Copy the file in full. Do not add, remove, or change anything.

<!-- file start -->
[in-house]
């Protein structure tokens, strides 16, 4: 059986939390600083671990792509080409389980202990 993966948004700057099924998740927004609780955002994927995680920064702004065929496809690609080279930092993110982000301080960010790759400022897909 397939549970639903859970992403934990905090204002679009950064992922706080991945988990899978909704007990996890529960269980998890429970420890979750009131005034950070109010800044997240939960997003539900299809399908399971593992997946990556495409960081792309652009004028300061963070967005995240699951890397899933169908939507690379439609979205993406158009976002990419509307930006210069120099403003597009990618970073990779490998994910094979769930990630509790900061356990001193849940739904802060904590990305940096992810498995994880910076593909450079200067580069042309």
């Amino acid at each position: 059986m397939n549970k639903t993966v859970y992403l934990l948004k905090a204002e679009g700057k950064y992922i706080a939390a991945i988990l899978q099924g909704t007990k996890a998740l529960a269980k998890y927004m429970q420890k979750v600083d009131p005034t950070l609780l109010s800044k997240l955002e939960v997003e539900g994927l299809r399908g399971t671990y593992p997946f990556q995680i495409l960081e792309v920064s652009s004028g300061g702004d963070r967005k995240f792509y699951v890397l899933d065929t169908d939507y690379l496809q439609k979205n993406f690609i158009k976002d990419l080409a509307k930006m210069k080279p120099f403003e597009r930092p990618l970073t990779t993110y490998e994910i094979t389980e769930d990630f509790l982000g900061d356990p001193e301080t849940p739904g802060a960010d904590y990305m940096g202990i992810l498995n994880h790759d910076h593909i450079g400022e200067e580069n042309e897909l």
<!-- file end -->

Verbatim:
[in-house]
């Protein structure tokens, strides 16, 4: 059986939390600083671990792509080409389980202990 993966948004700057099924998740927004609780955002994927995680920064702004065929496809690609080279930092993110982000301080960010790759400022897909 397939549970639903859970992403934990905090204002679009950064992922706080991945988990899978909704007990996890529960269980998890429970420890979750009131005034950070109010800044997240939960997003539900299809399908399971593992997946990556495409960081792309652009004028300061963070967005995240699951890397899933169908939507690379439609979205993406158009976002990419509307930006210069120099403003597009990618970073990779490998994910094979769930990630509790900061356990001193849940739904802060904590990305940096992810498995994880910076593909450079200067580069042309």
């Amino acid at each position: 059986m397939n549970k639903t993966v859970y992403l934990l948004k905090a204002e679009g700057k950064y992922i706080a939390a991945i988990l899978q099924g909704t007990k996890a998740l529960a269980k998890y927004m429970q420890k979750v600083d009131p005034t950070l609780l109010s800044k997240l955002e939960v997003e539900g994927l299809r399908g399971t671990y593992p997946f990556q995680i495409l960081e792309v920064s652009s004028g300061g702004d963070r967005k995240f792509y699951v890397l899933d065929t169908d939507y690379l496809q439609k979205n993406f690609i158009k976002d990419l080409a509307k930006m210069k080279p120099f403003e597009r930092p990618l970073t990779t993110y490998e994910i094979t389980e769930d990630f509790l982000g900061d356990p001193e301080t849940p739904g802060a960010d904590y990305m940096g202990i992810l498995n994880h790759d910076h593909i450079g400022e200067e580069n042309e897909l």